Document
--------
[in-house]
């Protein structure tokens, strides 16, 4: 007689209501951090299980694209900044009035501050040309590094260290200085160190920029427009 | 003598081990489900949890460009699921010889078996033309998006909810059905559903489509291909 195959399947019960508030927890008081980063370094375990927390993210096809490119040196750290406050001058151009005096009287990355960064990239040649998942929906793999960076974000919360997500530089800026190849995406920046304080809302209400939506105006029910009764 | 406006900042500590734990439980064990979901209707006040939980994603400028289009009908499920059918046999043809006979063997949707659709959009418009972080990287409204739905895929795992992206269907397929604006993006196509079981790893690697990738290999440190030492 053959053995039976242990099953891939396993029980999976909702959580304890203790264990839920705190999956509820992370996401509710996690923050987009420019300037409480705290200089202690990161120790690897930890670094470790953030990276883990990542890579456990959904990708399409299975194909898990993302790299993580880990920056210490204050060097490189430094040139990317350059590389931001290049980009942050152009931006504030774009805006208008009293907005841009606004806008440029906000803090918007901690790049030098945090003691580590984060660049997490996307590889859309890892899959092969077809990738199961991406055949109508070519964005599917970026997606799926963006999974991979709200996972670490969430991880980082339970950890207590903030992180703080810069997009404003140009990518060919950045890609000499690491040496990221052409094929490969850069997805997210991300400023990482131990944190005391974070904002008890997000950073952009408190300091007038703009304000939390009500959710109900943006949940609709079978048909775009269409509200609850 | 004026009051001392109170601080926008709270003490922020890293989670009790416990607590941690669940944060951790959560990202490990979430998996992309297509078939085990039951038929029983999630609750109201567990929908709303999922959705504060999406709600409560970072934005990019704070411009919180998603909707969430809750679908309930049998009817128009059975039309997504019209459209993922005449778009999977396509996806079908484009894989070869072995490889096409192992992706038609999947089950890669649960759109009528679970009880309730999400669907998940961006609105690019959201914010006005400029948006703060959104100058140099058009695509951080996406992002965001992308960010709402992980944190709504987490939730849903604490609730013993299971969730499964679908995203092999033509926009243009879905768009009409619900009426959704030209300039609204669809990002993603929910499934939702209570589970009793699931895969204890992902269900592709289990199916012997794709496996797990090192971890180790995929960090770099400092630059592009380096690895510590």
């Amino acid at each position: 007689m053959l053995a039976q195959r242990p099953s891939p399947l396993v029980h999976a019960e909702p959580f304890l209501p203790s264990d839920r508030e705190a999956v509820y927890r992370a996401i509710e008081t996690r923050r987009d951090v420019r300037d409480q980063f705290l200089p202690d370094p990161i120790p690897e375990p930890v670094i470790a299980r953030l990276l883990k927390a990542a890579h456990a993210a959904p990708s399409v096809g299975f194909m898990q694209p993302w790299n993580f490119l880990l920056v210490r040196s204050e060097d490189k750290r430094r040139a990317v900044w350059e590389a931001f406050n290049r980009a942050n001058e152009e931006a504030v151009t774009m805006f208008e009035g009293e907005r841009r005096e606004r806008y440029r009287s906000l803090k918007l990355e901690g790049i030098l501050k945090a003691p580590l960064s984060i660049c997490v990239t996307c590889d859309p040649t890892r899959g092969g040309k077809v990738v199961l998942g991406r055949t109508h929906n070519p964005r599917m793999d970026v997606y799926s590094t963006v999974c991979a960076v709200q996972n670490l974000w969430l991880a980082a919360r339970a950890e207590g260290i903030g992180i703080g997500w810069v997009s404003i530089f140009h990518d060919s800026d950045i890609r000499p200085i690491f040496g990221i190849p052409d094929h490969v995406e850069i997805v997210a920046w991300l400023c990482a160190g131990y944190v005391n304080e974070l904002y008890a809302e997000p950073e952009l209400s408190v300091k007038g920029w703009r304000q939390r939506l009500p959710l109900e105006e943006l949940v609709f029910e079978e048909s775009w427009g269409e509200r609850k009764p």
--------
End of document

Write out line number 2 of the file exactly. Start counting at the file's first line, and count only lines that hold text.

């Protein structure tokens, strides 16, 4: 007689209501951090299980694209900044009035501050040309590094260290200085160190920029427009 | 003598081990489900949890460009699921010889078996033309998006909810059905559903489509291909 195959399947019960508030927890008081980063370094375990927390993210096809490119040196750290406050001058151009005096009287990355960064990239040649998942929906793999960076974000919360997500530089800026190849995406920046304080809302209400939506105006029910009764 | 406006900042500590734990439980064990979901209707006040939980994603400028289009009908499920059918046999043809006979063997949707659709959009418009972080990287409204739905895929795992992206269907397929604006993006196509079981790893690697990738290999440190030492 053959053995039976242990099953891939396993029980999976909702959580304890203790264990839920705190999956509820992370996401509710996690923050987009420019300037409480705290200089202690990161120790690897930890670094470790953030990276883990990542890579456990959904990708399409299975194909898990993302790299993580880990920056210490204050060097490189430094040139990317350059590389931001290049980009942050152009931006504030774009805006208008009293907005841009606004806008440029906000803090918007901690790049030098945090003691580590984060660049997490996307590889859309890892899959092969077809990738199961991406055949109508070519964005599917970026997606799926963006999974991979709200996972670490969430991880980082339970950890207590903030992180703080810069997009404003140009990518060919950045890609000499690491040496990221052409094929490969850069997805997210991300400023990482131990944190005391974070904002008890997000950073952009408190300091007038703009304000939390009500959710109900943006949940609709079978048909775009269409509200609850 | 004026009051001392109170601080926008709270003490922020890293989670009790416990607590941690669940944060951790959560990202490990979430998996992309297509078939085990039951038929029983999630609750109201567990929908709303999922959705504060999406709600409560970072934005990019704070411009919180998603909707969430809750679908309930049998009817128009059975039309997504019209459209993922005449778009999977396509996806079908484009894989070869072995490889096409192992992706038609999947089950890669649960759109009528679970009880309730999400669907998940961006609105690019959201914010006005400029948006703060959104100058140099058009695509951080996406992002965001992308960010709402992980944190709504987490939730849903604490609730013993299971969730499964679908995203092999033509926009243009879905768009009409619900009426959704030209300039609204669809990002993603929910499934939702209570589970009793699931895969204890992902269900592709289990199916012997794709496996797990090192971890180790995929960090770099400092630059592009380096690895510590």